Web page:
I decided I would add support for PH-1 (the Convergence playroutine) to mumble, a compiler for an MML-like textual music description to various playroutines that I wrote when I was working on Atari ST demos and then totally abandoned, circa 2004. It was pretty naïvely implemented, and very incomplete. There was another temptation to rewrite it, especially given how much my understanding of Common Lisp has improved since I wrote it, but at this point I knew there was no time.

;; Victory fanfare
A o3     a12aaa4     >c12ccc4 | c+12c+c+c+4 e12eee4  | e1
B o2 %i2 c+12c+c+c+4 e12eee4  | e12eee4     g12ggg4  | b1
C o2     e12eee4     g12ggg4  | a12aaa4     >c12ccc4 | g+1

I was planning to present Balloon Spite to some friends that evening, so I tried to focus on the straightest path to the goal, even if it meant a lot of compromise. I hacked in crude PH-1 support, although mumble's lack of support for drum kit-style bindings for the noise and PCM channels meant I couldn't quickly write percussion parts. This is one of the worst deficits of the music that ended up in the game, and it's one of the reasons it all feels terribly primitive.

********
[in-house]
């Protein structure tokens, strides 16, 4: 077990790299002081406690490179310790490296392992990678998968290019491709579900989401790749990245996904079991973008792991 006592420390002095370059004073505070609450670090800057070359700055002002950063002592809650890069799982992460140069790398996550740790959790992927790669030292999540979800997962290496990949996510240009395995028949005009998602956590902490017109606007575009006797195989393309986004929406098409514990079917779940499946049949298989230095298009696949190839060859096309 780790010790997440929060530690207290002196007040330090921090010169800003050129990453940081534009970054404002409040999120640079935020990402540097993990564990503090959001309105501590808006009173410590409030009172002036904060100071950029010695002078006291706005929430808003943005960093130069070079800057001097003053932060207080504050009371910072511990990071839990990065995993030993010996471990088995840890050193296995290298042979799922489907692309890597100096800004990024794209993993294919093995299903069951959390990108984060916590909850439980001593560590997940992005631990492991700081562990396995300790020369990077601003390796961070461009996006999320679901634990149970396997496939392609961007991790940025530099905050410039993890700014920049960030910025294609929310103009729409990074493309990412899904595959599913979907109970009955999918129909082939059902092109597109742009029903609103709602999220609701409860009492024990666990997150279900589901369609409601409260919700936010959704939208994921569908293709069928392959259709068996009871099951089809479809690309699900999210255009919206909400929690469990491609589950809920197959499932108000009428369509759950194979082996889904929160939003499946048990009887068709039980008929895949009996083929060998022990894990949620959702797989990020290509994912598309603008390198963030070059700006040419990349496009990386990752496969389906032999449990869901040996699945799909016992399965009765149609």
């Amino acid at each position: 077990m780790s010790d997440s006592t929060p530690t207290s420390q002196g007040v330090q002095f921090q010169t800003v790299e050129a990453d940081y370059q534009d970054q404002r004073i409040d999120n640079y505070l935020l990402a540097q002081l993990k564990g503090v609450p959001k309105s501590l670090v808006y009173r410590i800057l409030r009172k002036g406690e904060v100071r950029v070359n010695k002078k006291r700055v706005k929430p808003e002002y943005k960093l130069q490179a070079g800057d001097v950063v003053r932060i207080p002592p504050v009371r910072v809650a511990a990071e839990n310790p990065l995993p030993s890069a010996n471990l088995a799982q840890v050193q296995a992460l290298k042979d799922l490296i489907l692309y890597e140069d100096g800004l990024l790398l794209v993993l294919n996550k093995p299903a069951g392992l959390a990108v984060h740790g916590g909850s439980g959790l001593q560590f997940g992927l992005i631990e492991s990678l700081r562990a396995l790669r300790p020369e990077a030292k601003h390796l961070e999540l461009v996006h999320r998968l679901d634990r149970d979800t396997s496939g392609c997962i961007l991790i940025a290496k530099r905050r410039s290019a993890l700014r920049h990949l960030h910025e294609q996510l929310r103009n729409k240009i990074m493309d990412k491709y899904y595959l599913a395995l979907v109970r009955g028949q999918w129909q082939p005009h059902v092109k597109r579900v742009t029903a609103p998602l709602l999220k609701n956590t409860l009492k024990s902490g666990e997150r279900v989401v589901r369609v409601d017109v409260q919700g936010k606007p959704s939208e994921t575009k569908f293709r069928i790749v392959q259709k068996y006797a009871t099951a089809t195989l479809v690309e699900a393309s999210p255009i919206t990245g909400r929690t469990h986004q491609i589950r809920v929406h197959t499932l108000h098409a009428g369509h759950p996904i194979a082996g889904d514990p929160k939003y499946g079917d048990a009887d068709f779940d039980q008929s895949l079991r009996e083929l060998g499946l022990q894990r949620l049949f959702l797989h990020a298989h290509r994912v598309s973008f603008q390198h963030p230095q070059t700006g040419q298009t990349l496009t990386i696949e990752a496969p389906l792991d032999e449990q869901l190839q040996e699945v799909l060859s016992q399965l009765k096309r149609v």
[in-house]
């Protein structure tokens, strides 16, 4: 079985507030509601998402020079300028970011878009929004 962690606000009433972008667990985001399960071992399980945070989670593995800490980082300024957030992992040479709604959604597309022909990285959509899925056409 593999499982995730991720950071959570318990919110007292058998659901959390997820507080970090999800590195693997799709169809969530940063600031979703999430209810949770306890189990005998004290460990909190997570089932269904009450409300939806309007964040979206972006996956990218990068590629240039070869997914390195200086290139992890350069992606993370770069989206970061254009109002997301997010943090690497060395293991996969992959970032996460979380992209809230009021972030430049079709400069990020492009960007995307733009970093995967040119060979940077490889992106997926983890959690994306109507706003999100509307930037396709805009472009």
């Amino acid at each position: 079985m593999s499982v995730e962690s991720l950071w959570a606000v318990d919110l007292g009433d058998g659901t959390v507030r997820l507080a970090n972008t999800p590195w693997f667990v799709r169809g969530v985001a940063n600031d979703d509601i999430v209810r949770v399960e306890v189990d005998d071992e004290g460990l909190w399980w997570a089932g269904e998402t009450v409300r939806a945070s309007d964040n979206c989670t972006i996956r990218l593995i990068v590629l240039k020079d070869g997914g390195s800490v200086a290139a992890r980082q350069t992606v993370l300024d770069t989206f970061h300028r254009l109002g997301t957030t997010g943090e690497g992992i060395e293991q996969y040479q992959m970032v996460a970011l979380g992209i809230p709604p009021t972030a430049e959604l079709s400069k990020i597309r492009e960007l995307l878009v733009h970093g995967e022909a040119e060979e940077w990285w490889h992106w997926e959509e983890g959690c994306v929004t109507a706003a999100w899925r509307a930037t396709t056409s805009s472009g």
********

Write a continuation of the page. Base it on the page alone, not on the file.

Added to that, the playroutine design for Convergence sucks; there's no getting away from that. Music was left til late in Convergence, too, so the playroutine design was never battle tested. It was my second (or maybe third) chip playroutine design and suffered from me trying to do things differently, thinking that a more musical representation would be compact and efficient. (These days, I think the approach KB used for fr-08 is way better than something like this.) Also, many features were simply unimplemented: no arpeggios, no vibrato, no volume envelopes – those are the essential tools for making chip music that doesn't sound dead, that doesn't sound like the output of BASIC's PLAY statement.

What went wrong: Not following the McFunkypants Method